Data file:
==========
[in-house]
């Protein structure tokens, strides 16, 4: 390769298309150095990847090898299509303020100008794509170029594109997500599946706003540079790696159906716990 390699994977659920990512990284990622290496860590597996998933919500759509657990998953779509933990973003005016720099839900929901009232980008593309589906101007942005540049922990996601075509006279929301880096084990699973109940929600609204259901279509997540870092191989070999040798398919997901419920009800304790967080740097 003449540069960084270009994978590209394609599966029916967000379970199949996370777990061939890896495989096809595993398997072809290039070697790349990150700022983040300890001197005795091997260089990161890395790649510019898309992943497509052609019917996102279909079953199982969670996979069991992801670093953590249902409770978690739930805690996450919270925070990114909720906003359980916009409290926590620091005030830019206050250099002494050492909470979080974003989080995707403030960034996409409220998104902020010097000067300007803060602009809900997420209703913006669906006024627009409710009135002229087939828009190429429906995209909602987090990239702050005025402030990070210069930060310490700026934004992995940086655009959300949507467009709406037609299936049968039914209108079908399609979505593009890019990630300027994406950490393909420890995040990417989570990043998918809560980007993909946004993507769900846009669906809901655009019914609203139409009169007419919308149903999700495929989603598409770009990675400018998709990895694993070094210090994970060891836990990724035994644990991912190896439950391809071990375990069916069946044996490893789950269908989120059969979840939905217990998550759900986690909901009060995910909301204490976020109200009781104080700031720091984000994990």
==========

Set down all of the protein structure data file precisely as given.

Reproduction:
[in-house]
């Protein structure tokens, strides 16, 4: 390769298309150095990847090898299509303020100008794509170029594109997500599946706003540079790696159906716990 390699994977659920990512990284990622290496860590597996998933919500759509657990998953779509933990973003005016720099839900929901009232980008593309589906101007942005540049922990996601075509006279929301880096084990699973109940929600609204259901279509997540870092191989070999040798398919997901419920009800304790967080740097 003449540069960084270009994978590209394609599966029916967000379970199949996370777990061939890896495989096809595993398997072809290039070697790349990150700022983040300890001197005795091997260089990161890395790649510019898309992943497509052609019917996102279909079953199982969670996979069991992801670093953590249902409770978690739930805690996450919270925070990114909720906003359980916009409290926590620091005030830019206050250099002494050492909470979080974003989080995707403030960034996409409220998104902020010097000067300007803060602009809900997420209703913006669906006024627009409710009135002229087939828009190429429906995209909602987090990239702050005025402030990070210069930060310490700026934004992995940086655009959300949507467009709406037609299936049968039914209108079908399609979505593009890019990630300027994406950490393909420890995040990417989570990043998918809560980007993909946004993507769900846009669906809901655009019914609203139409009169007419919308149903999700495929989603598409770009990675400018998709990895694993070094210090994970060891836990990724035994644990991912190896439950391809071990375990069916069946044996490893789950269908989120059969979840939905217990998550759900986690909901009060995910909301204490976020109200009781104080700031720091984000994990």